The “non-melanoma skin cancer” session in the EADV’s spring symposium will focus mainly on basal cell carcinoma (BCC) and squamous cell carcinoma (SCC).
Basal cell carcinoma is a skin cancer developed from the skin’s most superficial layer and the hair follicle. It is the most common skin cancer in adult patients and usually does not metastasize. Nowadays the treatment of BCC has a wide range of modalities, both non-invasive and invasive, such as topical treatment, surgery, photodynamic therapy and radiotherapy, and the best choice for patients depends on many factors (age, size and localisation of the tumour, primary or recurrent tumour).
A correct diagnosis and early and adequate treatment are the basis for improvement of patients’ quality of life, and that is why it is important to be constantly updated on the latest data on treatment modalities for different types of BCC.
On the other hand, squamous cell carcinoma is the second most common skin cancer in Caucasian populations, and the most common skin cancer in persons of colour. It originates from the squamous cells of the skin, which do not play a role in skin colour, but compose most of the skin’s superficial layer.
The majority of BCC and SCC are treated with conventional surgery or radiotherapy, but certain tumours or patient-determined factors, such as high tumour multiplicity or patient comorbidities, may result in these modalities being inadequate or inappropriate.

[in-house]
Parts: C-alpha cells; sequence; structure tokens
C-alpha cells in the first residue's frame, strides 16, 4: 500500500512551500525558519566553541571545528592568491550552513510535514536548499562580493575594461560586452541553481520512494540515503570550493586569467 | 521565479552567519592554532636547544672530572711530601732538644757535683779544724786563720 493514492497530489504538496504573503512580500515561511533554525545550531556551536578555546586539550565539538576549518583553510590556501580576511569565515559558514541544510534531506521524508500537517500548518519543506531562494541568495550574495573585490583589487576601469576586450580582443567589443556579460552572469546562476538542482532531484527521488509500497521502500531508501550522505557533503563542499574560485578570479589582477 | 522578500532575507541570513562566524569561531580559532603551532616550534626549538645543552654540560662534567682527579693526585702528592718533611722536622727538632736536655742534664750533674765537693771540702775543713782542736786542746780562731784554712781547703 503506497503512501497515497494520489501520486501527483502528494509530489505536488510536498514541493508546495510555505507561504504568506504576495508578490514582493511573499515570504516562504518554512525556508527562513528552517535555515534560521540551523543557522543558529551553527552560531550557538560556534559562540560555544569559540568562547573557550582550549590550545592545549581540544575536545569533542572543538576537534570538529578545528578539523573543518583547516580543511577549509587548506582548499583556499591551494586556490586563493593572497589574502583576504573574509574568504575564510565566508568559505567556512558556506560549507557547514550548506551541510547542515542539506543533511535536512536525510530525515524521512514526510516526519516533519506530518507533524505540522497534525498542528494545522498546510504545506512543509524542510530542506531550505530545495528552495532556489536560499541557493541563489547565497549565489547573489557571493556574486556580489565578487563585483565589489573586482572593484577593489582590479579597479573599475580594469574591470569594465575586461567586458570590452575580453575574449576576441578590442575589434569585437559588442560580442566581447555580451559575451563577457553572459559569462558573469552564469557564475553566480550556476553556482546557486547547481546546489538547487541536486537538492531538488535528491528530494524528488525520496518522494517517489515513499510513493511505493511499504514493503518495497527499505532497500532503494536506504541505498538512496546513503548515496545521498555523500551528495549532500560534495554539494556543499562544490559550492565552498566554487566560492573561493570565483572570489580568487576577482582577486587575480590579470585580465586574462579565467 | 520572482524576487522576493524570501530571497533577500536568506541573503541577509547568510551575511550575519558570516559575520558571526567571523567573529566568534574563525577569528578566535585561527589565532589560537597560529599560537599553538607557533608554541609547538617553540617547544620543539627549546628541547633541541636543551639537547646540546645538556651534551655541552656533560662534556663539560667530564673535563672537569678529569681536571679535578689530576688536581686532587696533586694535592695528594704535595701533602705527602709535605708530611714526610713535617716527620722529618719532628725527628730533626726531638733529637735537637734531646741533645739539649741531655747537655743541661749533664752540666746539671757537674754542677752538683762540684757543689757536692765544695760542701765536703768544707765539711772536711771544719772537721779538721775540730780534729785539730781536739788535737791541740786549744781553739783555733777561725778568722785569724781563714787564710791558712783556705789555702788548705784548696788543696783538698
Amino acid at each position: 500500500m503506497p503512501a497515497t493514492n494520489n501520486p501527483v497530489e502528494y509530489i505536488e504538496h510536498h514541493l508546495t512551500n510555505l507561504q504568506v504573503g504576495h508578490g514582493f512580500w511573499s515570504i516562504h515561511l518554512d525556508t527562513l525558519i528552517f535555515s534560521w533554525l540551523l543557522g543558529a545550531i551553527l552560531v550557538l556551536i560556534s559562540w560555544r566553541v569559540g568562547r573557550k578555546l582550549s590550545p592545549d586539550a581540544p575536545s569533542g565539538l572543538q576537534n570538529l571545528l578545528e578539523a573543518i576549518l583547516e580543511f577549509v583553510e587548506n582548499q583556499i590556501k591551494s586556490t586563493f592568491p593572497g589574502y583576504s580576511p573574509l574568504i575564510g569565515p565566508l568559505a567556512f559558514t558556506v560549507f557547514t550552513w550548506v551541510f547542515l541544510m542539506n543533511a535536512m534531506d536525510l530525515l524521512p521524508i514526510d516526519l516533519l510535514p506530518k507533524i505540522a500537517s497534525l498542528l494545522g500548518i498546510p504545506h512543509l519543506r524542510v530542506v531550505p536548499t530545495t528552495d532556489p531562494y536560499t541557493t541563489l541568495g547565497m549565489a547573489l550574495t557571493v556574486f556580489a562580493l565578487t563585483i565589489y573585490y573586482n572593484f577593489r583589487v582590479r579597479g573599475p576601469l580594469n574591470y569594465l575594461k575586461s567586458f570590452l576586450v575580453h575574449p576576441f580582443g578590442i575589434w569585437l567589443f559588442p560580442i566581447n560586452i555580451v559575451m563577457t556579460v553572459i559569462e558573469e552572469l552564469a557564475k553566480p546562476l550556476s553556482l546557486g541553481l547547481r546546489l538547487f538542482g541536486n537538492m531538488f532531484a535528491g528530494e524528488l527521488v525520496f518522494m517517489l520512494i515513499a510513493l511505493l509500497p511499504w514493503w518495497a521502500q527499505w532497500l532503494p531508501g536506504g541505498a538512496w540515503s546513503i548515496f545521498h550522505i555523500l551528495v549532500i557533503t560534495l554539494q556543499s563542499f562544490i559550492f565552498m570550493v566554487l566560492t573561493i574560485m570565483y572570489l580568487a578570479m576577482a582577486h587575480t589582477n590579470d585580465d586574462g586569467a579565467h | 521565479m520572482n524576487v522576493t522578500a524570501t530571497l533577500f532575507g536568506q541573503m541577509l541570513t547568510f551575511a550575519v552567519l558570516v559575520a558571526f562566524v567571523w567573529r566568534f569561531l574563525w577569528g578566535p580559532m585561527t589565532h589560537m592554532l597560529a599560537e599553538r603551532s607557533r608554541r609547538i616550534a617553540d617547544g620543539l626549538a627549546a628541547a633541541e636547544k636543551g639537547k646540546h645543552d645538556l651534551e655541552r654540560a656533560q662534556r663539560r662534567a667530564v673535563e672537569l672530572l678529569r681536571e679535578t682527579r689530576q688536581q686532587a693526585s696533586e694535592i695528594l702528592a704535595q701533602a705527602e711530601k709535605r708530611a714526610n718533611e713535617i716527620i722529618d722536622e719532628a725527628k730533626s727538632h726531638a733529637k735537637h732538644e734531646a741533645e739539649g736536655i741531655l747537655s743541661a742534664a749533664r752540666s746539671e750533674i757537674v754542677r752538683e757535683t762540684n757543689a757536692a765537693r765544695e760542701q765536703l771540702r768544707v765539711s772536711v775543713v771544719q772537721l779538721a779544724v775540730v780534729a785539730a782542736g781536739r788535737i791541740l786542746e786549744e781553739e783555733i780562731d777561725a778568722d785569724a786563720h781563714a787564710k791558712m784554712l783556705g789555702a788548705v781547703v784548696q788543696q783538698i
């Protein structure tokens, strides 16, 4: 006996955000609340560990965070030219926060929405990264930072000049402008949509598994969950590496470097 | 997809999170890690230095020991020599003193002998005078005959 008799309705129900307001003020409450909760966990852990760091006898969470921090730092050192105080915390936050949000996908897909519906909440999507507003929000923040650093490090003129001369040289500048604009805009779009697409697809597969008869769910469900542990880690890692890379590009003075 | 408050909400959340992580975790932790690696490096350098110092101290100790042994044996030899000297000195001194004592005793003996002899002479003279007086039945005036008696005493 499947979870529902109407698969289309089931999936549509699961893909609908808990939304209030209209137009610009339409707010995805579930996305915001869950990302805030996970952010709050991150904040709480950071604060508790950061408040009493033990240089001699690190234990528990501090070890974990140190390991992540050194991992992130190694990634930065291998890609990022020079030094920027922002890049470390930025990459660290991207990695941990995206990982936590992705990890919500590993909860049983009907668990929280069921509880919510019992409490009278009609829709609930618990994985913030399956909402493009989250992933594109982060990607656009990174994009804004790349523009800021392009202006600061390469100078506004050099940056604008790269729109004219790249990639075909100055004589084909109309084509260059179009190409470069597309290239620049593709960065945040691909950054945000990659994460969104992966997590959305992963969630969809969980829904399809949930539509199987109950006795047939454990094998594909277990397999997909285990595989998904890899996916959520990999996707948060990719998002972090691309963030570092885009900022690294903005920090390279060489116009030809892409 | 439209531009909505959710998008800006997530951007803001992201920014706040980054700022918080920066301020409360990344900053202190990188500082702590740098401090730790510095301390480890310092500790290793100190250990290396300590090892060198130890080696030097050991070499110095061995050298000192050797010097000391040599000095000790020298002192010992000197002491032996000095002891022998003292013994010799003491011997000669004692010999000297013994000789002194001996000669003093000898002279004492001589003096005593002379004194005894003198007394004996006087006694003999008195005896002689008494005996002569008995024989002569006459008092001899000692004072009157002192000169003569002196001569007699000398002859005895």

Like cutaneous melanoma, the pathogenesis of BCC and SCC is related to DNA damage from ultraviolet radiation exposure, and these cancers have a very high tumor mutational burden, which likely results in higher levels of tumor neo-antigens that may be targeted by the immune system. In such circumstances immunotherapy may be indicated as the most appropriate treatment, and over the past 10 years several new systemic agents have been approved. The latest data on current immunotherapy drugs used for BCC and SCC will be reviewed, discussing also the future directions that such therapy may take as a neoadjuvant approach.
Last but not least, managing skin tumours in the elderly is not always as straightforward as it is in most skin cancer cases. Several aspects have to be considered, such as quality of life, frailty and multidisciplinary care. The session will discuss these aspects and will attempt to translate them into practical advice for use in daily practice.
Manchester, United Kingdom